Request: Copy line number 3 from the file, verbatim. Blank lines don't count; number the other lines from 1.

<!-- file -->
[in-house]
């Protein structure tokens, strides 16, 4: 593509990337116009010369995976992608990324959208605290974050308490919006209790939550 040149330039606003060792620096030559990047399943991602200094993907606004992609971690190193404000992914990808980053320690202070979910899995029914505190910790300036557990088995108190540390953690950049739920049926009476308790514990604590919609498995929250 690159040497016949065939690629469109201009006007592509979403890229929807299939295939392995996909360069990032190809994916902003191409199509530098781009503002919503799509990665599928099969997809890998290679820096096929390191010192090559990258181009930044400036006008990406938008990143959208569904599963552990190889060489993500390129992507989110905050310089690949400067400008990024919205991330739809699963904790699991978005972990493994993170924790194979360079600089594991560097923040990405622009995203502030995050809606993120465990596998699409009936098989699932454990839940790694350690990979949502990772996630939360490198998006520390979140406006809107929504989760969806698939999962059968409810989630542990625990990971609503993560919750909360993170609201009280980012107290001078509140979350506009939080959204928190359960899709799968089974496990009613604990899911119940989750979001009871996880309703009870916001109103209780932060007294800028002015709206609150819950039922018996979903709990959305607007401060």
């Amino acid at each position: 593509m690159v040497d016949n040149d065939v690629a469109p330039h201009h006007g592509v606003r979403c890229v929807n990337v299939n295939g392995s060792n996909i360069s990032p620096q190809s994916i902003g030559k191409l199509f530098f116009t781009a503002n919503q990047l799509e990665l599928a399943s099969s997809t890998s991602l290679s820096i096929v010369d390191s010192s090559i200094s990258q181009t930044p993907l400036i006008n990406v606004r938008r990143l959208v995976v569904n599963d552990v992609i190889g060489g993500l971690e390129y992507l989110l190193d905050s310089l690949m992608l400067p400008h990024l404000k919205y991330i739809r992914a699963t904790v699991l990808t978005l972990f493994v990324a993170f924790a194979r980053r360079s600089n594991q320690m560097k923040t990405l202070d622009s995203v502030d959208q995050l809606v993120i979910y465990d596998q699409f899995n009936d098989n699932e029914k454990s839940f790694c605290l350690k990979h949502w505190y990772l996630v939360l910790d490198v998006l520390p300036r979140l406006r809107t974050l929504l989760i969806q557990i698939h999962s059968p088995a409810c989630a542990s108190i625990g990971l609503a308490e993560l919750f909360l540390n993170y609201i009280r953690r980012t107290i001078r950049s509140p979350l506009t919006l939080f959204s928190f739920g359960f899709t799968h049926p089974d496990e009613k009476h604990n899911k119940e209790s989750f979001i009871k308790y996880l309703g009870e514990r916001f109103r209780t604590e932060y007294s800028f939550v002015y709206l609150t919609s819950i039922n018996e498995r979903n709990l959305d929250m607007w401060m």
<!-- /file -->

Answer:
């Amino acid at each position: 593509m690159v040497d016949n040149d065939v690629a469109p330039h201009h006007g592509v606003r979403c890229v929807n990337v299939n295939g392995s060792n996909i360069s990032p620096q190809s994916i902003g030559k191409l199509f530098f116009t781009a503002n919503q990047l799509e990665l599928a399943s099969s997809t890998s991602l290679s820096i096929v010369d390191s010192s090559i200094s990258q181009t930044p993907l400036i006008n990406v606004r938008r990143l959208v995976v569904n599963d552990v992609i190889g060489g993500l971690e390129y992507l989110l190193d905050s310089l690949m992608l400067p400008h990024l404000k919205y991330i739809r992914a699963t904790v699991l990808t978005l972990f493994v990324a993170f924790a194979r980053r360079s600089n594991q320690m560097k923040t990405l202070d622009s995203v502030d959208q995050l809606v993120i979910y465990d596998q699409f899995n009936d098989n699932e029914k454990s839940f790694c605290l350690k990979h949502w505190y990772l996630v939360l910790d490198v998006l520390p300036r979140l406006r809107t974050l929504l989760i969806q557990i698939h999962s059968p088995a409810c989630a542990s108190i625990g990971l609503a308490e993560l919750f909360l540390n993170y609201i009280r953690r980012t107290i001078r950049s509140p979350l506009t919006l939080f959204s928190f739920g359960f899709t799968h049926p089974d496990e009613k009476h604990n899911k119940e209790s989750f979001i009871k308790y996880l309703g009870e514990r916001f109103r209780t604590e932060y007294s800028f939550v002015y709206l609150t919609s819950i039922n018996e498995r979903n709990l959305d929250m607007w401060m």